• Cris Carter – Carter would be on of those three (see above).
  • John Jefferson – Another Lloyd-like talent with awesome body control and hands whose career flamed out too early.
  • Andre Johnson – Terrell Owens might be slightly better after the catch, but Johnson is on the same level and he has better hands and maturity.  Like Megatron, Optimus Prime earned serious consideration.

Despite the talents of these 12 and dozens of others, there was never a question that Steve Smith would be on my team.

Unless you haven’t seen my weekly, facetious tweets throughout 2014 where, whenever he dominated a defender, I tweeted “Steve Smith is too old,” you may not know I’m a die-hard fan.   Although the final criteria for my decision was not based on stats, Chase Stuart would at least understand my choice–if not fully approve.

Smith is a game-wrecker, an enforcer, and an IED disguised in a mascot’s body. He’s the prank I hope I can play on the aliens, praying that they somehow missed Smith while scouting our game’s history from afar. Watching them bewildered on the sidelines after Smith schools them would be priceless.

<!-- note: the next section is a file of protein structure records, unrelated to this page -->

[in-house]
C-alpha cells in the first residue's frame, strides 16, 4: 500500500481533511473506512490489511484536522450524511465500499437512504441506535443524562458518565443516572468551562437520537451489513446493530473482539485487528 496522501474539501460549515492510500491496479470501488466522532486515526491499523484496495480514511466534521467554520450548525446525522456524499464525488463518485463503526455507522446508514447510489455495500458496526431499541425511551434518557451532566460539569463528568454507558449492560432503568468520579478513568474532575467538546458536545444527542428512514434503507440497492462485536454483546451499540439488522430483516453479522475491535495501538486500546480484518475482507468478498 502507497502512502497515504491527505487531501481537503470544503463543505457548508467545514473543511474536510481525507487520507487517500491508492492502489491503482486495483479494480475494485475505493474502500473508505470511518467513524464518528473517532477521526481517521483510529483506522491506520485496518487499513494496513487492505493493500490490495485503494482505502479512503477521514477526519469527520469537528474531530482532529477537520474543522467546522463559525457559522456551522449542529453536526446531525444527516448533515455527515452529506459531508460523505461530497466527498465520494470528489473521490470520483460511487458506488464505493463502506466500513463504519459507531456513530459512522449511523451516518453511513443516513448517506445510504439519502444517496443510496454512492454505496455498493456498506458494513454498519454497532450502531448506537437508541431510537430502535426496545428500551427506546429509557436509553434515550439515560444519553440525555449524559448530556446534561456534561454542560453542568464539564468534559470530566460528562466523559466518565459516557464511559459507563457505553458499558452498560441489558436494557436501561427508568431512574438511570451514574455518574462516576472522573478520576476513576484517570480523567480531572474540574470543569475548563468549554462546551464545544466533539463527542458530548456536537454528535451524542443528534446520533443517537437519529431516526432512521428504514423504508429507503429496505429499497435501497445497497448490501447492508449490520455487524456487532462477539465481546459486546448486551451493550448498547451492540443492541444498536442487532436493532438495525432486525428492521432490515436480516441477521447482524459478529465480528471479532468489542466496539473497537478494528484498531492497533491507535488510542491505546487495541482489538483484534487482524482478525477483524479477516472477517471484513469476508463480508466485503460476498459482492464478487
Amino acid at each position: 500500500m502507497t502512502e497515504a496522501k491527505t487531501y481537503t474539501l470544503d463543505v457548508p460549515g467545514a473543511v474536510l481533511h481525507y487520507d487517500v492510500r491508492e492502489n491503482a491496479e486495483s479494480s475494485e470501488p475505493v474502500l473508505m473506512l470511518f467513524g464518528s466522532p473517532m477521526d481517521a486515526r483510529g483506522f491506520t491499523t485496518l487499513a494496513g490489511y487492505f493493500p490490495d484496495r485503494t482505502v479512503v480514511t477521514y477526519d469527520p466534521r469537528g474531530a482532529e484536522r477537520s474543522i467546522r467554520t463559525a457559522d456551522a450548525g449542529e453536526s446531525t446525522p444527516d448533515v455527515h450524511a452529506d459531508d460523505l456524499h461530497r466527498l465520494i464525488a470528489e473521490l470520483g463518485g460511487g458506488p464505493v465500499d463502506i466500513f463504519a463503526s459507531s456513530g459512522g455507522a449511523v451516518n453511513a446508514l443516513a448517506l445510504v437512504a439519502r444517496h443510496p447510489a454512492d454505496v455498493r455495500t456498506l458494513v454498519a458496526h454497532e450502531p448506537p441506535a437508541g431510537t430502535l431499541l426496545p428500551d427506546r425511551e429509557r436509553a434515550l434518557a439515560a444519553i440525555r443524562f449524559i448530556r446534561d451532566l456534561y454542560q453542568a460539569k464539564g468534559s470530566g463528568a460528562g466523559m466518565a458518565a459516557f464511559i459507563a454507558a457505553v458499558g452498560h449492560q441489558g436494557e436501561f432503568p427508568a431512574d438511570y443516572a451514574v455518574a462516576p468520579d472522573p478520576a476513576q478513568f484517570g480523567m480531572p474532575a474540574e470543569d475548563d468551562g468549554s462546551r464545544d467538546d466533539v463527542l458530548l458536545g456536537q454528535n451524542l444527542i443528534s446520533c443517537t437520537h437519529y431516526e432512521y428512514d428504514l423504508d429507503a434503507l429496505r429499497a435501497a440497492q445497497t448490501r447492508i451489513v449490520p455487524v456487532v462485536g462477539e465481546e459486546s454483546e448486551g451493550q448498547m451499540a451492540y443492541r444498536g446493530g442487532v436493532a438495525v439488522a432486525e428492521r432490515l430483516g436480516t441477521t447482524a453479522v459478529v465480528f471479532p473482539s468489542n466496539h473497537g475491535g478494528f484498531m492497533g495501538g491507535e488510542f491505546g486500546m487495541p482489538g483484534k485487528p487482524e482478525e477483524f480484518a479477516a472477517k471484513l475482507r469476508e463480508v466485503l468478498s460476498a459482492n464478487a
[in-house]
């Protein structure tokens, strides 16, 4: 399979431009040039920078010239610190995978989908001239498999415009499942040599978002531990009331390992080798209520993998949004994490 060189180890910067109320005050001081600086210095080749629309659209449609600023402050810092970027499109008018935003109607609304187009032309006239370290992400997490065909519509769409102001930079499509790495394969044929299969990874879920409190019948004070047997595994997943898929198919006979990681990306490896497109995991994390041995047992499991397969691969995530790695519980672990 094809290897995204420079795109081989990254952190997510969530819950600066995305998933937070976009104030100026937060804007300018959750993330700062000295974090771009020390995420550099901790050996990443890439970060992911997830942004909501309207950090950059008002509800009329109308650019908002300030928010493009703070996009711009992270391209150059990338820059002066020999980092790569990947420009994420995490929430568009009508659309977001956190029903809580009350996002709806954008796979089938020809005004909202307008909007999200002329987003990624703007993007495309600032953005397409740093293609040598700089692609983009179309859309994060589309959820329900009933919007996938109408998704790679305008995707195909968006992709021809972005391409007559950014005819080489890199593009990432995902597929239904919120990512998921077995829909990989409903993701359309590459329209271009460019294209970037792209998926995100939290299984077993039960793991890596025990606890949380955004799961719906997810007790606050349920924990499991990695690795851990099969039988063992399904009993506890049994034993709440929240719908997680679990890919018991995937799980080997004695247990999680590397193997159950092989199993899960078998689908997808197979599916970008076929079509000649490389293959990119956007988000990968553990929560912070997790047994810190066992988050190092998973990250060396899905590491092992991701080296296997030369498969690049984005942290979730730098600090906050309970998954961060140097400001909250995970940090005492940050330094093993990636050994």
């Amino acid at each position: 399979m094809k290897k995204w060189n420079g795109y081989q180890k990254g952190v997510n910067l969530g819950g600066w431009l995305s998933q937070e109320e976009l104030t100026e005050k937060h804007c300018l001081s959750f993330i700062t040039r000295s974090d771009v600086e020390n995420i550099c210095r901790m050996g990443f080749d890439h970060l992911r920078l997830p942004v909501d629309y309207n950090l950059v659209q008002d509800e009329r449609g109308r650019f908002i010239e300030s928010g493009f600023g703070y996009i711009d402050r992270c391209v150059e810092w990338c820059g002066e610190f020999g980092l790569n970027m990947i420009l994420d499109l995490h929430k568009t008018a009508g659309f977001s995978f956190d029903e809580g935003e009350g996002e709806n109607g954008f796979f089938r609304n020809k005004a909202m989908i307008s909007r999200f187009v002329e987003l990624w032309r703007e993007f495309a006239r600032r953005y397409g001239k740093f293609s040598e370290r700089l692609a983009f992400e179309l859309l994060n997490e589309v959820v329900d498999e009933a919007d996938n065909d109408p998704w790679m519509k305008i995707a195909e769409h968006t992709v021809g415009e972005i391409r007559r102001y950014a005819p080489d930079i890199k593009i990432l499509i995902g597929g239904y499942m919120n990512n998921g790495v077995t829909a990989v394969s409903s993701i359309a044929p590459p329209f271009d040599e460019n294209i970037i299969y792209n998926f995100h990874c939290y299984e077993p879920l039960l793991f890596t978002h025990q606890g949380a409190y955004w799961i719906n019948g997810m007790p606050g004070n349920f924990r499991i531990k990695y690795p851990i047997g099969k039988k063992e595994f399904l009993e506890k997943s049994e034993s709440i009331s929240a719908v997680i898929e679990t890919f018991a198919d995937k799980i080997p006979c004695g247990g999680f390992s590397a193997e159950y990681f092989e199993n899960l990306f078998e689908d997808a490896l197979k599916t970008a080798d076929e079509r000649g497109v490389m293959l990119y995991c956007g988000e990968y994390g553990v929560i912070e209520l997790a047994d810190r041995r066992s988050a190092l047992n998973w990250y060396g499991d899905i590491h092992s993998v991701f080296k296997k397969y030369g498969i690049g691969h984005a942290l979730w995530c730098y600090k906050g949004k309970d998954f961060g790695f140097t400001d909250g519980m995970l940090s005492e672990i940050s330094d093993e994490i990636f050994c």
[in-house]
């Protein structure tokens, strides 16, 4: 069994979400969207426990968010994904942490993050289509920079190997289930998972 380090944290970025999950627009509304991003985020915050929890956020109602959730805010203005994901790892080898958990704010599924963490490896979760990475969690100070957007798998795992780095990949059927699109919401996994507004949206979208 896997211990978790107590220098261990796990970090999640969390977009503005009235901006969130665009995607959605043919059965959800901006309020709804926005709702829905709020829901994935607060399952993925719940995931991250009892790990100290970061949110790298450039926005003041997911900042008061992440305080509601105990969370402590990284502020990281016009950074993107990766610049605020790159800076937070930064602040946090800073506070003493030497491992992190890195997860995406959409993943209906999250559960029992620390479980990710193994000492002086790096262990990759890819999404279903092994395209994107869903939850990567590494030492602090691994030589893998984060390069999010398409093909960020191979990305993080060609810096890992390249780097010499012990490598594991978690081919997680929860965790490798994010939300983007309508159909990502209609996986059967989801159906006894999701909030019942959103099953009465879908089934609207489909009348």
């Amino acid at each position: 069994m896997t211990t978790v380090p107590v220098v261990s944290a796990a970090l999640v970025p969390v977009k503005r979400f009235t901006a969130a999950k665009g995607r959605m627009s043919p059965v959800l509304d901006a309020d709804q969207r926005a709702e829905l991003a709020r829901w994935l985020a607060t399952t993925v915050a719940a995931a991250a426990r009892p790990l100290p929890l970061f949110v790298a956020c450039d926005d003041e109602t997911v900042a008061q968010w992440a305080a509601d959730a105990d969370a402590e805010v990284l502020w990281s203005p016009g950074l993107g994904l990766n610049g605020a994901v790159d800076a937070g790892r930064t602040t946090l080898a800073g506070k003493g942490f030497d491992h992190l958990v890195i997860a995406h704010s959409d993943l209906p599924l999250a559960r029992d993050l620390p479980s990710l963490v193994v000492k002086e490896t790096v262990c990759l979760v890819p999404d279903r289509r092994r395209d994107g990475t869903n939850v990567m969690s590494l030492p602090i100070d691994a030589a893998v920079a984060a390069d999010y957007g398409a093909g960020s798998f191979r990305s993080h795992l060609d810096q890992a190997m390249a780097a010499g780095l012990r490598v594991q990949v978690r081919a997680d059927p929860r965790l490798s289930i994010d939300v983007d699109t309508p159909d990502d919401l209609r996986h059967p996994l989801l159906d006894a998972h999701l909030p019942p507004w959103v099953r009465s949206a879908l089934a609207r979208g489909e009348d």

I doubt they overlooked him. It doesn’t matter, I didn’t pick Smith to trick anyone. His skill, big-game performances, personality, and psychological makeup are exactly what I’m seeking for my team to defend the planet.

The Two Sides of the Same Smith: 5-9/9-5

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Photo by PDA Photo.

Smith plays his position at both extremes of the physical spectrum. Depending on what you need from him on a given play, Smith is a 5’9″ water bug or a 9’5″ giant. I can’t think of a wide receiver that does this as well as Smith.

I’m not sure there’s a player in football who does. Imagine if Darren Sproles had Marshawn Lynch’s power and balance, that’s Smith in a nutshell.

Smith also has an extraordinary integration of skills and mindset that most pro receivers envy:

  • Vertical leap
  • Body control
  • Hands
  • Focus in tight, physical coverage
  • Knowledge of angles to win battles of leverage

Atlanta Falcons broadcasters routinely tell viewers that Roddy White was a wrestler. I loved White’s game in his prime, but if White is a wrestler at the receiver position then the rugged Smith is an MMA powerhouse.

When it comes to throwing defenders around, 6-5, 225-pound receivers don’t do it as often as Smith. The mighty mite manages to take it a step further and does it from odd pursuit angles: